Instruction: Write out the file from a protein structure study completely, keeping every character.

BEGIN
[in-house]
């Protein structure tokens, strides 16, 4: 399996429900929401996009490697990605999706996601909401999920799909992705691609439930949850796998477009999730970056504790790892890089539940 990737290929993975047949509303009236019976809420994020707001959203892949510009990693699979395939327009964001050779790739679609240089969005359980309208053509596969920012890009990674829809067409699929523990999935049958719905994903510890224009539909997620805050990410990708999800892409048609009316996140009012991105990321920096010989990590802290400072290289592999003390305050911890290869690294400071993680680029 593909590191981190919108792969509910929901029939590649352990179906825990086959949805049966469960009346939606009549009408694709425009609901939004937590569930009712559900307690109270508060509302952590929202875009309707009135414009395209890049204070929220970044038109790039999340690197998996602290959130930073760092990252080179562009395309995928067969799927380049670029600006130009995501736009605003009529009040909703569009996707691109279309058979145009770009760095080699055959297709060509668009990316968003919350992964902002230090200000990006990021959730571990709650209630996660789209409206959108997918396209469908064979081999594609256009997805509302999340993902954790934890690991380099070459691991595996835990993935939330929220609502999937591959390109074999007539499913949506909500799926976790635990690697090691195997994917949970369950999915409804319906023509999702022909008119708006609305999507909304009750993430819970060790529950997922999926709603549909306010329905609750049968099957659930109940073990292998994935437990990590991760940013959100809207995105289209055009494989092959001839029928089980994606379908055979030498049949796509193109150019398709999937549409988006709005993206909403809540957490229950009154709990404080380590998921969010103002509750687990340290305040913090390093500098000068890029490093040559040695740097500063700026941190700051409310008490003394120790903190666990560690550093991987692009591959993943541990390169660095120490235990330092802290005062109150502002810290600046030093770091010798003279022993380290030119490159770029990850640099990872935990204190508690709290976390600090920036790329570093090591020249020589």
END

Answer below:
[in-house]
């Protein structure tokens, strides 16, 4: 399996429900929401996009490697990605999706996601909401999920799909992705691609439930949850796998477009999730970056504790790892890089539940 990737290929993975047949509303009236019976809420994020707001959203892949510009990693699979395939327009964001050779790739679609240089969005359980309208053509596969920012890009990674829809067409699929523990999935049958719905994903510890224009539909997620805050990410990708999800892409048609009316996140009012991105990321920096010989990590802290400072290289592999003390305050911890290869690294400071993680680029 593909590191981190919108792969509910929901029939590649352990179906825990086959949805049966469960009346939606009549009408694709425009609901939004937590569930009712559900307690109270508060509302952590929202875009309707009135414009395209890049204070929220970044038109790039999340690197998996602290959130930073760092990252080179562009395309995928067969799927380049670029600006130009995501736009605003009529009040909703569009996707691109279309058979145009770009760095080699055959297709060509668009990316968003919350992964902002230090200000990006990021959730571990709650209630996660789209409206959108997918396209469908064979081999594609256009997805509302999340993902954790934890690991380099070459691991595996835990993935939330929220609502999937591959390109074999007539499913949506909500799926976790635990690697090691195997994917949970369950999915409804319906023509999702022909008119708006609305999507909304009750993430819970060790529950997922999926709603549909306010329905609750049968099957659930109940073990292998994935437990990590991760940013959100809207995105289209055009494989092959001839029928089980994606379908055979030498049949796509193109150019398709999937549409988006709005993206909403809540957490229950009154709990404080380590998921969010103002509750687990340290305040913090390093500098000068890029490093040559040695740097500063700026941190700051409310008490003394120790903190666990560690550093991987692009591959993943541990390169660095120490235990330092802290005062109150502002810290600046030093770091010798003279022993380290030119490159770029990850640099990872935990204190508690709290976390600090920036790329570093090591020249020589």